China’s Ministry of Commerce recently (March, 2009) enacted Measures to better facilitate China’s outbound investments. The previous regulatory regime was considered vague and led to some confusion. The new Measures bifurcate approval authority between the Beijing National office level and the local level (provinces, municipalities, and other governmental units) with each level obtaining specific criteria to acquire jurisdiction. Some see obtaining approval outside Beijing as easier and requiring less time and so it is preferable to re-structure the deal in order to avoid Beijing.
In 2008, China overseas investment doubled to $52.2 billion, and 2009 has already outpaced that figure, according to China’s Ministry of Commerce. China’s direct outbound investment should exceed US$60 billion by 2010, according to Assistant Minister of Commerce Chen Jian. For comparison, U.S. direct investment abroad, was $333 billion in 2007 and $241 billion in 2006, according to the U.S. Department of Commerce.
The Measures create the Overseas Investment Management System (OIMS) allowing Beijing and all other governmental units to centralize application processing. It is expected that this system will reduce processing times. Though the new Measures give the local level approval authority, Beijing still must approve the lower level decision and the OIMS will reduce processing times.
The goal for Chinese entities (and their overseas beneficiaries) is to receive an Enterprise Overseas Investment Certificate (“Certificate”) allowing the Chinese legal entity to proceed with the outbound investment. With the Certificate, the Chinese legal entity should receive full support from all other China organs (tax, customs, foreign exchange) as well as from banking intermediaries.
In order to avoid Beijing’s jurisdiction, a potential overseas investment needs to make sure that it involves none of the following:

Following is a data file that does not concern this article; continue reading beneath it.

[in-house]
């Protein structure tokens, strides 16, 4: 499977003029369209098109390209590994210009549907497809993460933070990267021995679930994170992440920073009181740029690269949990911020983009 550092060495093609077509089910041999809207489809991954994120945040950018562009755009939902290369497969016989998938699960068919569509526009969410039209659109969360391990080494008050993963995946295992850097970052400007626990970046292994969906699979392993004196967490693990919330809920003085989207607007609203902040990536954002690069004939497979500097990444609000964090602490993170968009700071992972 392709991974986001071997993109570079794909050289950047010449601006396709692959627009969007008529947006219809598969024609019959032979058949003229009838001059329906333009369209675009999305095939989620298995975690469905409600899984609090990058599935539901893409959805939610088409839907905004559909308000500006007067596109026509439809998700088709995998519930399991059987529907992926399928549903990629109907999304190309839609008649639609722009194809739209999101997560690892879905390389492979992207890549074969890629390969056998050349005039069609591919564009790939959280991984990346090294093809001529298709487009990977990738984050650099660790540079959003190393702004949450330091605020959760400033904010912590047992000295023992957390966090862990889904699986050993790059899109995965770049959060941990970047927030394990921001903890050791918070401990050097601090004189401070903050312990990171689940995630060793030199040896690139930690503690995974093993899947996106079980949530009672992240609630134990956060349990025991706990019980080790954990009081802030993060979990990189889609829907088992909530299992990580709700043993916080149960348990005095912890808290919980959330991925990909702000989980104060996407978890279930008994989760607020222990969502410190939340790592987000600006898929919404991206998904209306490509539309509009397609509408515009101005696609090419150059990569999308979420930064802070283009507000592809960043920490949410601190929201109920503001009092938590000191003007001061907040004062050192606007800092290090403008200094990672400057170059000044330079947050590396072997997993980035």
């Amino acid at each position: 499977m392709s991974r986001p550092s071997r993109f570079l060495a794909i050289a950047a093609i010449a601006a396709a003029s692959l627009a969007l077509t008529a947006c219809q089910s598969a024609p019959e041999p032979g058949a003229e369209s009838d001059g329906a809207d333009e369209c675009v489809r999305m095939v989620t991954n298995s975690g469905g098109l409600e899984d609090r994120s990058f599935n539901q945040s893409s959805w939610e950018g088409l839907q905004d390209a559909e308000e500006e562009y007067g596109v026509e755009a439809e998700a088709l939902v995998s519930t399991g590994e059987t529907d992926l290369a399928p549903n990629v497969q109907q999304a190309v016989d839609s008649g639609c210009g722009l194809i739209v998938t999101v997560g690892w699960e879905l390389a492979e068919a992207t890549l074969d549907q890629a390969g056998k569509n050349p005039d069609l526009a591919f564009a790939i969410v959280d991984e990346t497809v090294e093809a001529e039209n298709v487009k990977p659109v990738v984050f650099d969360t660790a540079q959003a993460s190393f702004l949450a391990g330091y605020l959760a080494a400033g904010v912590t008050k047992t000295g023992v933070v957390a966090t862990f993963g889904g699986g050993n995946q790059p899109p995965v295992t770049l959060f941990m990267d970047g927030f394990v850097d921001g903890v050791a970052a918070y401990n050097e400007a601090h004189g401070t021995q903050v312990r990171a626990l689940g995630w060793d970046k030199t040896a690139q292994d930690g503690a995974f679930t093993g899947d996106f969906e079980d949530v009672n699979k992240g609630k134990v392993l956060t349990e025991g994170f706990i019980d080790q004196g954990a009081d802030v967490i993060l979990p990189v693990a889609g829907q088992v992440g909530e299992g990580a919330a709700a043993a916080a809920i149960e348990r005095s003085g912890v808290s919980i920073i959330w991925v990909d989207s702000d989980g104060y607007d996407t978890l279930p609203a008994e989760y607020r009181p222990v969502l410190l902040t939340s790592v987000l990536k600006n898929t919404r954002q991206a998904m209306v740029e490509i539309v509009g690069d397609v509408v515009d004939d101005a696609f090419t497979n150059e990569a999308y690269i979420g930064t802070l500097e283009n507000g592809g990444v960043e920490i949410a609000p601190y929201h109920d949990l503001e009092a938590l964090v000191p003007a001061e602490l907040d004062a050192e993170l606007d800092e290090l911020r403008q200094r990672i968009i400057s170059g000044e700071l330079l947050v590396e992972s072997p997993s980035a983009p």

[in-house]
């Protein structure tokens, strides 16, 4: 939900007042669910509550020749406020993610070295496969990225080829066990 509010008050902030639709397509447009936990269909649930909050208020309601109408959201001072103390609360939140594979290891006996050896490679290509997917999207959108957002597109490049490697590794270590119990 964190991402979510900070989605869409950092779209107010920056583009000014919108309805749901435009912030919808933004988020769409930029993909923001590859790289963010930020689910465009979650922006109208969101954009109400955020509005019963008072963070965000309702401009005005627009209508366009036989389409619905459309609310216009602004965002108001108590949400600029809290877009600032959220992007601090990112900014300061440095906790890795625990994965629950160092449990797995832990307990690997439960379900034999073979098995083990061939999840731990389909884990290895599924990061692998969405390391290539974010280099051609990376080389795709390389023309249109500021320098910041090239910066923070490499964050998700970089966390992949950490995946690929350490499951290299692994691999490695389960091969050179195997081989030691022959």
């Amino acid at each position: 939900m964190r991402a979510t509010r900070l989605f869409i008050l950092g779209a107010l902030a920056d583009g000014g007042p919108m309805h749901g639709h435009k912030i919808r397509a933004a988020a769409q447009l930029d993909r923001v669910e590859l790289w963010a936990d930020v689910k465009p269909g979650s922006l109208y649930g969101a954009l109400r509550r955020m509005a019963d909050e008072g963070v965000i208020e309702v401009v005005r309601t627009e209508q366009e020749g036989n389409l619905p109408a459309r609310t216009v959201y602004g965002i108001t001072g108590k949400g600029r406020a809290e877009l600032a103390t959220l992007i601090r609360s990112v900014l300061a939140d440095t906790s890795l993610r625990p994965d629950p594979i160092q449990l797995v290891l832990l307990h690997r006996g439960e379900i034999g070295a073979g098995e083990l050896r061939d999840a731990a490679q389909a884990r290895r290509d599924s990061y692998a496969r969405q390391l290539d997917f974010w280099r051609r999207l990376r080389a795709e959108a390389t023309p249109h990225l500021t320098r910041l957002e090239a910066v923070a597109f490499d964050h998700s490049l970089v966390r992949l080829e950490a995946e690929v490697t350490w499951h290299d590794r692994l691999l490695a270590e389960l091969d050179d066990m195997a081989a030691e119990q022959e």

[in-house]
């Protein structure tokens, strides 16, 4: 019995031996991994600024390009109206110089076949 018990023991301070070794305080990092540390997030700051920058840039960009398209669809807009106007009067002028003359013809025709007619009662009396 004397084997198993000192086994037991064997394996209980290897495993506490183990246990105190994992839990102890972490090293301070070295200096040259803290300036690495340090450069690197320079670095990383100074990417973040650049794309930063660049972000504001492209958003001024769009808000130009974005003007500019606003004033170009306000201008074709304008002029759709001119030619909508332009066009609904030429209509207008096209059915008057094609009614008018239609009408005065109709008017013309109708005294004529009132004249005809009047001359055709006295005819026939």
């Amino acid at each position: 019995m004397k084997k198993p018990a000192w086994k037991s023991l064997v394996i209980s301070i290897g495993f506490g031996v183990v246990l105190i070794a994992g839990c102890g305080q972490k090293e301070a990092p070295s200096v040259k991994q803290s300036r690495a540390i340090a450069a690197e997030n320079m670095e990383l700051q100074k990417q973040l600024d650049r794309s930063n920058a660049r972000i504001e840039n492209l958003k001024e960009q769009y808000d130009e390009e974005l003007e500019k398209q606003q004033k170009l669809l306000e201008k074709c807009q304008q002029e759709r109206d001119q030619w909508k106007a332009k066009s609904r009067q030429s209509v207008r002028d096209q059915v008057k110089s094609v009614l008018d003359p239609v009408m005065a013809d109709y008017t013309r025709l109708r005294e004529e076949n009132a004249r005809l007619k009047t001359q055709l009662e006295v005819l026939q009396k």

1. Overseas investment in a country which has not established diplomatic relations with China [There are about 23 of these countries. Generally, it is those countries that maintain diplomatic ties with the Republic of China (Taiwan). The top three countries in terms of GDP in which this applies are the Dominican Republic (75th), Guatemala (80th), and El Salvador (91st)];
2. Overseas investment in a specific country or region identified by the Ministry of Commerce in conjunction with the Ministry of Foreign Affairs and other relevant departments [Though this list has not yet been published, investment in the United States and the United Kingdom were not allowed to be approved at the local level as of 2004 in MoC’s Order No. 16. This recent Measure, though, has abolished that Order];
3. Where the Chinese party invests USD 100 million or more;
4. Overseas investment which involves the interests of multiple countries or regions; or
5. Setting up a special-purpose company overseas [The Measures defines this term as an overseas company directly or indirectly controlled by the Chinese legal entity for the purpose of listing on a foreign exchange with the rights and interests actually owned by the Chinese legal entity].
If the investment falls outside one of these five categories, then it can apply for the Certificate at the local level where the chances of approval and expediency are probable.
While drafting an agreement related to a potential deal with a Chinese entity, it is probably beneficial to include a provision shifting the burden of China government approval to the Chinese side. They are, after all, in the better position to get the Certificate.
One should be wary of the possibility of rejection because of “national interest” policies. The Measures provide for this. Any investment that “endangers the state sovereignty, national security and public interests of China; violates a law or regulation of China; or damages the relationship between China and a relevant country or region” then it shall be rejected. It is suggested to make sure the Chinese side is responsible for avoiding such a designation.
Diaz Reus & Targ LLP